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Bioengineering 2016, 3(1), 4;

Transient Mechanical Response of Lung Airway Tissue during Mechanical Ventilation

Graduate Student, College of Engineering, University of Georgia, 597 DW Brooks Drive, Athens, GA 30602, USA
College of Engineering, University of Georgia, 132A Paul D. Coverdell Center, Athens, GA 30602, USA
Author to whom correspondence should be addressed.
Academic Editor: Aldo Boccaccini
Received: 30 September 2015 / Revised: 9 November 2015 / Accepted: 24 December 2015 / Published: 5 January 2016
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Patients with acute lung injury, airway and other pulmonary diseases often require Mechanical Ventilation (MV). Knowledge of the stress/strain environment in lung airway tissues is very important in order to avoid lung injuries for patients undergoing MV. Airway tissue strains responsible for stressing the lung’s fiber network and rupturing the lung due to compliant airways are very difficult to measure experimentally. Multi-level modeling is adopted to investigate the transient mechanical response of the tissue under MV. First, airflow through a lung airway bifurcation (Generation 4–6) is modeled using Computational Fluid Dynamics (CFD) to obtain air pressure during 2 seconds of MV breathing. Next, the transient air pressure was used in structural analysis to obtain mechanical strain experienced by the airway tissue wall. Structural analysis showed that airway tissue from Generation 5 in one bifurcation can stretch eight times that of airway tissue of the same generation number but with different bifurcation. The results suggest sensitivity of load to geometrical features. Furthermore, the results of strain levels obtained from the tissue analysis are very important because these strains at the cellular-level can create inflammatory responses, thus damaging the airway tissues. View Full-Text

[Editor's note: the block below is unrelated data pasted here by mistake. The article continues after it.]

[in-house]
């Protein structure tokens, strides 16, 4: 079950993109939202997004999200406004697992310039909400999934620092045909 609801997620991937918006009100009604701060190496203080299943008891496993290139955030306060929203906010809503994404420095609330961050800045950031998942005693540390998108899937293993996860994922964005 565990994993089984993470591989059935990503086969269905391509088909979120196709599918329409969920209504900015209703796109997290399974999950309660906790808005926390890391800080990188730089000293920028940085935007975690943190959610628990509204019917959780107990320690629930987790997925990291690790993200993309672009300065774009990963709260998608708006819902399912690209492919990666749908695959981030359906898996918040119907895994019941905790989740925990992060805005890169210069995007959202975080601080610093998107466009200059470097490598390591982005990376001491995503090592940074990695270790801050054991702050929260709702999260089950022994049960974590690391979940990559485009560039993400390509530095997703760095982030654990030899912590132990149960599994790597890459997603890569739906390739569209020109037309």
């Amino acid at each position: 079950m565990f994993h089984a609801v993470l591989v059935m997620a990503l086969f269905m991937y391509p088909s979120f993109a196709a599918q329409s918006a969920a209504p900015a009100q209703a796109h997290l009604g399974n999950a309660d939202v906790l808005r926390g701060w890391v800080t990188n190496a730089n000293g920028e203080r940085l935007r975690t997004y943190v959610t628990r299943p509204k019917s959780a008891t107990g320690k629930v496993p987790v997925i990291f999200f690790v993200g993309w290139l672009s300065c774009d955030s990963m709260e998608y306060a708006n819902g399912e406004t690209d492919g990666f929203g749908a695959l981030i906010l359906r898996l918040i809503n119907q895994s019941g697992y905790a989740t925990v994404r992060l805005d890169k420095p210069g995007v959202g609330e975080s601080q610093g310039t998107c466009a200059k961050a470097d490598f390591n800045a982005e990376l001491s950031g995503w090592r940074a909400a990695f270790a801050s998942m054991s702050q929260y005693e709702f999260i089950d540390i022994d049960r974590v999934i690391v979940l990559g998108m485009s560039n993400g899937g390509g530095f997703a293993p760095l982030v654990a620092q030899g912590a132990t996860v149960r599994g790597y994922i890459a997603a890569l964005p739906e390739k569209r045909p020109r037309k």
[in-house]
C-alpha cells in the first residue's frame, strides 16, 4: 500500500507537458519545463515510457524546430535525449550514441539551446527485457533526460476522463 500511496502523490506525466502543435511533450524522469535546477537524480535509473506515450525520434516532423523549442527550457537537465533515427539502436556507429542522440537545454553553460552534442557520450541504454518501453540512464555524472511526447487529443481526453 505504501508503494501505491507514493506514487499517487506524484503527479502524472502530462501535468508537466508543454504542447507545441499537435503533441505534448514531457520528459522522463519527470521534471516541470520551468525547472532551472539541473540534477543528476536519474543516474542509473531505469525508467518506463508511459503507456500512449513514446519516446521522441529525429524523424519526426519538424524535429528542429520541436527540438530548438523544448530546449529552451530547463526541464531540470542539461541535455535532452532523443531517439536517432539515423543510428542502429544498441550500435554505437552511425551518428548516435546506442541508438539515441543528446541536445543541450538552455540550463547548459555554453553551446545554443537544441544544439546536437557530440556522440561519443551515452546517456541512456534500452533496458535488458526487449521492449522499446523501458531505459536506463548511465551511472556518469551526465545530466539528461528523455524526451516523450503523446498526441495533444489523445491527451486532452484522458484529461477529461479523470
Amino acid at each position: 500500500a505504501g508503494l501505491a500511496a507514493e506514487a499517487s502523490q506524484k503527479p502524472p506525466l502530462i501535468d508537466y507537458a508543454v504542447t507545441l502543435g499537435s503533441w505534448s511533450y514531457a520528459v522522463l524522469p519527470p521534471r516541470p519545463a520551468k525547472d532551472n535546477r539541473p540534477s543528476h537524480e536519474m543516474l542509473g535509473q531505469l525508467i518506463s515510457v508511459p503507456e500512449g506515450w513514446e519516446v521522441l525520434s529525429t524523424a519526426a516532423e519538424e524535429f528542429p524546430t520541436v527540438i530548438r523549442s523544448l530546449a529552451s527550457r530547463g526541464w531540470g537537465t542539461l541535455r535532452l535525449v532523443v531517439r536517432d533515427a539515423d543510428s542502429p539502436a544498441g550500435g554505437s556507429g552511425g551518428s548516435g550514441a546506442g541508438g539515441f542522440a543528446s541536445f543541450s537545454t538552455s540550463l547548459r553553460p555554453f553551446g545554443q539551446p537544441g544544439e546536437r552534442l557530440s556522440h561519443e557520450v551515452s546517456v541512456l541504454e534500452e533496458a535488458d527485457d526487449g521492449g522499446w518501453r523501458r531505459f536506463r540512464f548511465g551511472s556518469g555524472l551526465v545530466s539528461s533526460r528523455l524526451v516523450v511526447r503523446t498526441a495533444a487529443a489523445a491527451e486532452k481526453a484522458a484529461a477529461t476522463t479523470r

Keywords: mechanical strains; lung airway; mechanical ventilation; finite element analysis mechanical strains; lung airway; mechanical ventilation; finite element analysis

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Ibrahim, I.B.M.; Aghasafari, P.; Pidaparti, R.M. Transient Mechanical Response of Lung Airway Tissue during Mechanical Ventilation. Bioengineering 2016, 3, 4.

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